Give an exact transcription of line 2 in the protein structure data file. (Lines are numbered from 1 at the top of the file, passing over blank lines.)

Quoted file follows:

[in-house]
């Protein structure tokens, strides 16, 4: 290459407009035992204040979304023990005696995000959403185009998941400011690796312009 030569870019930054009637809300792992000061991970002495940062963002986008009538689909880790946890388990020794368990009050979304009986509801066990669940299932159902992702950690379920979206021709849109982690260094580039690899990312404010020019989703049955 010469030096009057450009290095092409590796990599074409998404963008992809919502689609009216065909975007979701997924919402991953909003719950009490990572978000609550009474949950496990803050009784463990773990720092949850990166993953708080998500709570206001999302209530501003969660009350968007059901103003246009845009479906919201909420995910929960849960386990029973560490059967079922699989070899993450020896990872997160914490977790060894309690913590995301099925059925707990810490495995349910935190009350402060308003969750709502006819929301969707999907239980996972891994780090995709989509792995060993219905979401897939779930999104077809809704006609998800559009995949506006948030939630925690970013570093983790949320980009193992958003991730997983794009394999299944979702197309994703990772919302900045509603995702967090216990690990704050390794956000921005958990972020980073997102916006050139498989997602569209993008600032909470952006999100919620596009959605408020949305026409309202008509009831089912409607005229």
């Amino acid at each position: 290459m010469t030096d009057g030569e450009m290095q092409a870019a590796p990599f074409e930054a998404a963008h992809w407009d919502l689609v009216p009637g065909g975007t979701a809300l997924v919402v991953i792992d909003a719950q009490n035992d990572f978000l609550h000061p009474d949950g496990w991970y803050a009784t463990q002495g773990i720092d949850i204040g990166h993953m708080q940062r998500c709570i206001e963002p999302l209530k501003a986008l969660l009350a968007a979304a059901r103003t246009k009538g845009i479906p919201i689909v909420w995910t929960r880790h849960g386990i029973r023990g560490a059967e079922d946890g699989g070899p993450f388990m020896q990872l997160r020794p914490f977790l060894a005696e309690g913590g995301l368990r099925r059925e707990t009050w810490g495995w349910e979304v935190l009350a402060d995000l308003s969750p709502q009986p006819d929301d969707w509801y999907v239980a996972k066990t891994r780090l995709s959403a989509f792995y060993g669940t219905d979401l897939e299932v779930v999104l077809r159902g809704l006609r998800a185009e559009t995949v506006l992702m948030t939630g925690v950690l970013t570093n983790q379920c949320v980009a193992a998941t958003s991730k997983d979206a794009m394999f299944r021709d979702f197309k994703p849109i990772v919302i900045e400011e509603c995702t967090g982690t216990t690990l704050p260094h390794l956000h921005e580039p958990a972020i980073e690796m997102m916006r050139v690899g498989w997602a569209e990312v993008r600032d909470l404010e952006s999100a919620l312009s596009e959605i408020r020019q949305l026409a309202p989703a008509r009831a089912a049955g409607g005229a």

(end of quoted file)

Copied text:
């Protein structure tokens, strides 16, 4: 290459407009035992204040979304023990005696995000959403185009998941400011690796312009 030569870019930054009637809300792992000061991970002495940062963002986008009538689909880790946890388990020794368990009050979304009986509801066990669940299932159902992702950690379920979206021709849109982690260094580039690899990312404010020019989703049955 010469030096009057450009290095092409590796990599074409998404963008992809919502689609009216065909975007979701997924919402991953909003719950009490990572978000609550009474949950496990803050009784463990773990720092949850990166993953708080998500709570206001999302209530501003969660009350968007059901103003246009845009479906919201909420995910929960849960386990029973560490059967079922699989070899993450020896990872997160914490977790060894309690913590995301099925059925707990810490495995349910935190009350402060308003969750709502006819929301969707999907239980996972891994780090995709989509792995060993219905979401897939779930999104077809809704006609998800559009995949506006948030939630925690970013570093983790949320980009193992958003991730997983794009394999299944979702197309994703990772919302900045509603995702967090216990690990704050390794956000921005958990972020980073997102916006050139498989997602569209993008600032909470952006999100919620596009959605408020949305026409309202008509009831089912409607005229």